UPDATE: Okay, so we could argue that this isn’t an update, it was written before the post even published, but whatever… I took the Trek out for a test at 6:15 am and I think last night’s operation on the wheel worked. More later (after a proper ride).
I was a little nervous about last night’s club ride. You ever have one of those days where you just don’t feel right? It doesn’t happen too often to me, but it does happen.
Normally I just plow through it. Last night was one of those nights.
After our 7-1/2 mile warm-up, we sat around on our top tubes and waited for the A group to leave. I was a little nervous about the ride – I get edgy when I’m not quite feeling it… 30 seconds later, we rolled, a massive group – well, bigger than normal anyway, more than 30 if I had to guess, in a double pace-line.
The pace started out mercifully easy for the first two miles. Then it was my turn up front and, with the wind in our face, we took it up to 22. Unfortunately, after we pulled off the pace dropped back down again, but we were still into the wind and the draft was pretty good so I wasn’t about to complain, even if I was thinking it was going to mess with our average.
Another two miles north, then two west and one more north and we were on the vaunted Shipman road… but with a rare cross-tailwind so the pace really picked up. I was finally starting to feel more like myself. My confidence came back and a wave and I could sense a smile stretching across my face. I was back.
The next stretch saw us start the few hills there are on our Tuesday night ride. The start at about twelve miles and stretch out to mile 20. I approached the first set of three table tops a little hesitantly but all of that climbing over the last few weeks had really paid off – I spent more time coasting uphill than I should have and had plenty of reserve power. I was excited for the sprint.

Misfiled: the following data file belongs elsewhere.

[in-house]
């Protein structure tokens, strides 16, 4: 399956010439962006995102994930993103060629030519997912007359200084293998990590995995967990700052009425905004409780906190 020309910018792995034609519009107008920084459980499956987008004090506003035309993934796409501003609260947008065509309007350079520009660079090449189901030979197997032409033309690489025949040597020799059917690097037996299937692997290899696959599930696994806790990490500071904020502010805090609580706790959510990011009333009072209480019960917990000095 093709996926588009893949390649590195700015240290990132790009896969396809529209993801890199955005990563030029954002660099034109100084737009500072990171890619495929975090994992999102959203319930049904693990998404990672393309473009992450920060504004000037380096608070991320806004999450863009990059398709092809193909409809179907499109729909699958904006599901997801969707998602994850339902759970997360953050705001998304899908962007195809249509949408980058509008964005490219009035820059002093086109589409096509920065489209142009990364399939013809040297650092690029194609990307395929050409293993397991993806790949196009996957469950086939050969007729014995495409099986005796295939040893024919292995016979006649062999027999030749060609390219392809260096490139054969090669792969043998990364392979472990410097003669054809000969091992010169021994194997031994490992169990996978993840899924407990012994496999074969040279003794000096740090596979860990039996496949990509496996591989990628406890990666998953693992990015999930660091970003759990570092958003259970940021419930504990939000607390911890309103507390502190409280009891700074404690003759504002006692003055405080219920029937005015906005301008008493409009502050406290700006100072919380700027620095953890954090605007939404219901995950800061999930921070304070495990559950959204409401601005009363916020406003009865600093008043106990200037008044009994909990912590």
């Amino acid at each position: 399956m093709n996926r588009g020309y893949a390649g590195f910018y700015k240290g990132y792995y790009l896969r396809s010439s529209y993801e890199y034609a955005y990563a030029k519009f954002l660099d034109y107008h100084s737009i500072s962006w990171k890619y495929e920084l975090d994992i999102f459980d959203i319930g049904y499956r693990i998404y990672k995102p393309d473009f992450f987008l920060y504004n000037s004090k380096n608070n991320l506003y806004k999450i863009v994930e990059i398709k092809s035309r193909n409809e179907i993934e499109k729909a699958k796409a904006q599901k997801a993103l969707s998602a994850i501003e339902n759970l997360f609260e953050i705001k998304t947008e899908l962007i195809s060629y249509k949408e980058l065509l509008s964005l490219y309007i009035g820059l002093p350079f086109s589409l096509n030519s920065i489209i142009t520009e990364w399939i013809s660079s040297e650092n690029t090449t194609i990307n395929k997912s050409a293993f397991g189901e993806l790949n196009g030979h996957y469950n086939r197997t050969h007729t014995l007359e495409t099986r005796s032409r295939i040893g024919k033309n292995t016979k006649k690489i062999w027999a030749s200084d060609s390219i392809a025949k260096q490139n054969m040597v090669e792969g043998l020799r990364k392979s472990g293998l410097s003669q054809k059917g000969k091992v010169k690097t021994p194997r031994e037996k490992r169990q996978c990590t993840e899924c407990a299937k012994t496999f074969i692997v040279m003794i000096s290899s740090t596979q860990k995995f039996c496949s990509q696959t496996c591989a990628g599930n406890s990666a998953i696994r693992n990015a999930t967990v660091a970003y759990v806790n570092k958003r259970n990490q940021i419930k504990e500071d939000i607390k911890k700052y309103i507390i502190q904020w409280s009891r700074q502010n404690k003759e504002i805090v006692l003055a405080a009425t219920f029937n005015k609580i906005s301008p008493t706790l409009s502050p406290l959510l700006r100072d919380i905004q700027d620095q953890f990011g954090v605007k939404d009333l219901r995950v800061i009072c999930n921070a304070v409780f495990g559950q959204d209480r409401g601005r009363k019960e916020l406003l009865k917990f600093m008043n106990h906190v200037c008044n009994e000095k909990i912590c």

We’ve picked up one of the A guys who is known for being there for both sprints but taking a turn up front about twice in 30 miles – he hides like it’s his mission in life. If there’s one guy I like to just crush at the line, it’s him, because I take every one of my turns up front, plus a few extra just for good measure. After an uphill pull at 20 mph, I arm-flicked off the front and headed back at the crest of the hill. Four bikes back, Big Joe tapped me on the back and motioned for me to get in behind him… This is good news. Joe is a diesel and a battle ship at the same time – and he was going to lead me out to the sprint in three miles. I tucked in behind him and got down into the drops.
With about a half-mile to the intermediate sprint, Joe started ramping it up, big time. I’ve never seen that guy pull like that, and I was tucked in comfortably right behind him. He got me up to 31 mph before I launched around him, adding four miles an hour in two revolutions of the pedals. I could hear my wife yelling and that could only mean that Toby was trying to make a run. I gave it a few last good turns of the pedals and lurched across the line, first. I burned a lot of matches on that one, but it felt good.
We formed up again and rolled through town fairly easy. Mike said we lost three tenths off our average taking it easy through town. Still, it’s a good place for a neutral so everyone can catch their breath after the sprint and form back up.